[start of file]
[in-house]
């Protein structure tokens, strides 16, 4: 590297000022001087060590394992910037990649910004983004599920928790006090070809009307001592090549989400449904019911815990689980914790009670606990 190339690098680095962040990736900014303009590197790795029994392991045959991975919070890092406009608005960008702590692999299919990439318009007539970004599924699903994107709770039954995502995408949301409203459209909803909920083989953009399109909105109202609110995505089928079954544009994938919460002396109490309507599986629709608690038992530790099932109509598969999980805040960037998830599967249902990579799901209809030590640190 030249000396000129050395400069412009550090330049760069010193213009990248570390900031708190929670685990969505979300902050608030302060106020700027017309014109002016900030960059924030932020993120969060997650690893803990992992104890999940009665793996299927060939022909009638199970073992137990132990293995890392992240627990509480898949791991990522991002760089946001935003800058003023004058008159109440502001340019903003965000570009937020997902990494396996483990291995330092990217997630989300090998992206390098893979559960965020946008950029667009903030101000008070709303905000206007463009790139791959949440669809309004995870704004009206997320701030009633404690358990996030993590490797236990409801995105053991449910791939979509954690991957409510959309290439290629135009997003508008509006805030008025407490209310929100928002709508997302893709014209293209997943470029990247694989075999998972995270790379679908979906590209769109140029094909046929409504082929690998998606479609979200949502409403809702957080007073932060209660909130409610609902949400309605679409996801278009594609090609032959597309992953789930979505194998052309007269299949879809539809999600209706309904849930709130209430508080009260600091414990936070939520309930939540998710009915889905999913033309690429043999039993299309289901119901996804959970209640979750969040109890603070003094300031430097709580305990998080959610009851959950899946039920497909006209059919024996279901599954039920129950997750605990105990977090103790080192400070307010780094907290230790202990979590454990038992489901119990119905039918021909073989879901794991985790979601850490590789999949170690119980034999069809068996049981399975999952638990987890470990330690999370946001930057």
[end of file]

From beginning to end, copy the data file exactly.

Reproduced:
[in-house]
């Protein structure tokens, strides 16, 4: 590297000022001087060590394992910037990649910004983004599920928790006090070809009307001592090549989400449904019911815990689980914790009670606990 190339690098680095962040990736900014303009590197790795029994392991045959991975919070890092406009608005960008702590692999299919990439318009007539970004599924699903994107709770039954995502995408949301409203459209909803909920083989953009399109909105109202609110995505089928079954544009994938919460002396109490309507599986629709608690038992530790099932109509598969999980805040960037998830599967249902990579799901209809030590640190 030249000396000129050395400069412009550090330049760069010193213009990248570390900031708190929670685990969505979300902050608030302060106020700027017309014109002016900030960059924030932020993120969060997650690893803990992992104890999940009665793996299927060939022909009638199970073992137990132990293995890392992240627990509480898949791991990522991002760089946001935003800058003023004058008159109440502001340019903003965000570009937020997902990494396996483990291995330092990217997630989300090998992206390098893979559960965020946008950029667009903030101000008070709303905000206007463009790139791959949440669809309004995870704004009206997320701030009633404690358990996030993590490797236990409801995105053991449910791939979509954690991957409510959309290439290629135009997003508008509006805030008025407490209310929100928002709508997302893709014209293209997943470029990247694989075999998972995270790379679908979906590209769109140029094909046929409504082929690998998606479609979200949502409403809702957080007073932060209660909130409610609902949400309605679409996801278009594609090609032959597309992953789930979505194998052309007269299949879809539809999600209706309904849930709130209430508080009260600091414990936070939520309930939540998710009915889905999913033309690429043999039993299309289901119901996804959970209640979750969040109890603070003094300031430097709580305990998080959610009851959950899946039920497909006209059919024996279901599954039920129950997750605990105990977090103790080192400070307010780094907290230790202990979590454990038992489901119990119905039918021909073989879901794991985790979601850490590789999949170690119980034999069809068996049981399975999952638990987890470990330690999370946001930057």